The Art of Having Fun

Out of Frame: Tips for Shooting Interior Photography on an iPhone

byTeam GM

5 years ago

If you’re anything like us, then you probably spend much of your time swooning over unbelievable interiors on Instagram. (Guilty!) In our eyes, the best thing about beautiful design is that there is enough to go around for everyone—but the hard part is capturing that beauty in a photo, especially when you’re not a professional photographer. And even though we have the perk of working with jaw-dropping interiors on the regular, we know the feeling of snapping a less-than-great iPhone photo of a space you’re really proud of. So we thought, why not dish out another round of our go-to iPhone photography tips? If you’re dying for a few pointers on how to shoot interior photography on your iPhone, then you’re in luck. Here’s how to capture your space like the pros—no photography equipment required…

Photo via @amberinteriors

Let the Light In

Let us clarify—let the NATURAL light in. Try as hard as possible to shoot during soft daylight hours, when you can turn off the overhead lights in your space. (Overhead lighting will cast a yellow tone across your image, and make editing much more difficult afterward. Natural light allows you to see true colors through your lens.) Then throw open the drapes and let the light in! If you’re getting too much direct sunlight shining through a window that is distracting from the image or overpowering parts of your space, try softening it up by pulling down a sheer shade to cast a “glow” of natural light.

Photo via @amberinteriors

Shoot Straight & Low

If you want a little cheat sheet on how to keep your lines as straight as possible when shooting on iPhone, go to your settings and turn on your grid. (This can be found under Settings > Camera > Grid > On). Once you’ve turned on your grid, look at your space through the screen and get low. Or in other words, don’t shoot from your natural point of view! Shooting too high will make your image look like you are looking down on your furniture, and distort objects within your image. Instead, shoot with your iPhone between your chest and your belly button. It may feel unnatural at first, but you’ll be surprised at how it will result in a more natural perspective that will make the room look larger. Line up your grid guidelines with other straight objects in your image until they are parallel—think walls, doorways, and picture frames—then shoot away.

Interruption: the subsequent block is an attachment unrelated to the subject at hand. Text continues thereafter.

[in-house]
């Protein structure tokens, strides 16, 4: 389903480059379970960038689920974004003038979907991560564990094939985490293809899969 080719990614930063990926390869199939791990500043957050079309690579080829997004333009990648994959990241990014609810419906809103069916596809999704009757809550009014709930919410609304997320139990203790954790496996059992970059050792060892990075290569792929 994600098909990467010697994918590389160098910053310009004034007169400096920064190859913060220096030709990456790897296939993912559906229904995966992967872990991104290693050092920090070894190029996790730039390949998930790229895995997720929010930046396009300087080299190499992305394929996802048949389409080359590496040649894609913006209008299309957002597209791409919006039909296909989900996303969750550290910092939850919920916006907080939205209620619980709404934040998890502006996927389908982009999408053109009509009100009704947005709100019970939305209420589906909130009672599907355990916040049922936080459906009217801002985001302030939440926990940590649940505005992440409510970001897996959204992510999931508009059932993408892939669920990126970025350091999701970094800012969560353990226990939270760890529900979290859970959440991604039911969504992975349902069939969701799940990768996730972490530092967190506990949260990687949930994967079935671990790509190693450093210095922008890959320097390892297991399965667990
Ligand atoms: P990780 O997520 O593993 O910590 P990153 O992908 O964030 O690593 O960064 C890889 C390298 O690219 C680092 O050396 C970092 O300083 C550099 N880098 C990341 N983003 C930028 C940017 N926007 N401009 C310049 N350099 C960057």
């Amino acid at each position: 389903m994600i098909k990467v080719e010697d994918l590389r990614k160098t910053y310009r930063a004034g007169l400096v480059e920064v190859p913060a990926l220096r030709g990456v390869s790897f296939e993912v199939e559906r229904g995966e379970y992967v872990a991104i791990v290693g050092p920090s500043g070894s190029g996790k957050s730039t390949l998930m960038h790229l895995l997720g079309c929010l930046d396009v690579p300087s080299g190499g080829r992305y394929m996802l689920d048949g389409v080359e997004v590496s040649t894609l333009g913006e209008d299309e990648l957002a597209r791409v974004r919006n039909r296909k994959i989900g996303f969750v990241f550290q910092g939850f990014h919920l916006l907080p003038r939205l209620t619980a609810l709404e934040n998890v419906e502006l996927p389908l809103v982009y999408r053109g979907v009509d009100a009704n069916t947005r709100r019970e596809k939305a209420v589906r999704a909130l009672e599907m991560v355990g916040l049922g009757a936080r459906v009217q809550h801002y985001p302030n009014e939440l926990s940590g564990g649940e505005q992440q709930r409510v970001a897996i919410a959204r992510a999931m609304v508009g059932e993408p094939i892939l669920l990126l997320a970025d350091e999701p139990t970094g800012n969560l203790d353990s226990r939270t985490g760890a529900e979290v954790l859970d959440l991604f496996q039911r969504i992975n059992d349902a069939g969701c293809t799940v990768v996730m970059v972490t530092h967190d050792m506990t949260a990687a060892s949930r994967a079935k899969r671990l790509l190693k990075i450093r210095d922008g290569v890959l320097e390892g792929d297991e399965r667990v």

Tidy Up (But Not Too Much)

Yep, we mean it. It may be an obvious point to say a tidy space results in a prettier overall image, but don’t be afraid to leave a few natural accents thoughtfully strewn about your space. A throw blanket, pair of glasses on a side table, a coffee mug, an open book, etc. instantly adds that element of lifestyle that every interior should have. After all, interiors are meant to be lived in—and they should look that way!

Photo by @amberinteriors via @all.sorts.of

Make Sure Your Lens is Fingerprint-Free

Before snapping a photo of your space, make sure to clean off your lens with a soft cloth (or even just your T-shirt). It’s easy to forget how easily your lens can get greasy from being handled all day, so make sure it is sans fingerprints. What your lens sees, your lens will capture in your photo, so any residue left on your lens will result in a hazy photo and get in your way of shooting crisp, clean, detailed images.

Corner Yourself

Capturing everything you want to show in your image can be difficult on an iPhone, so you might have to get creative with your stance. And we mean creative. Don’t be afraid to get in the tiniest corner you can find (or in the bathtub, or standing on top of the toilet—seriously) to get every part of your space in the shot that you want to capture. You’d be surprised what you can get in one iPhone photo by just changing where you stand!

Photo by @laurenpressey via @klinteriors

Adjust Your Exposure

If you didn’t know this already, your world is about to be changed forever… You can adjust the exposure in your iPhone camera, just by squaring up for your photo, tapping the screen once to lock your focus, then dragging your finger up and down to brighten your photo or make it darker. It’s always better to under-expose than over-expose your interior photos, so keep that in mind as you’re shooting. Any shadows can easily be brightened as you’re editing your photo, but highlights are harder to gain back if you shoot a blown out photo from the start.

Do you have any other iPhone photography tips that we didn’t cover?

We hope these tips were helpful! Here’s to many, many swoon-worthy interior photographs in the future. ;)

Xx Team GM

Photos: (Header) @amberinteriors, @all.sorts.of, @laurenpressey on Instagram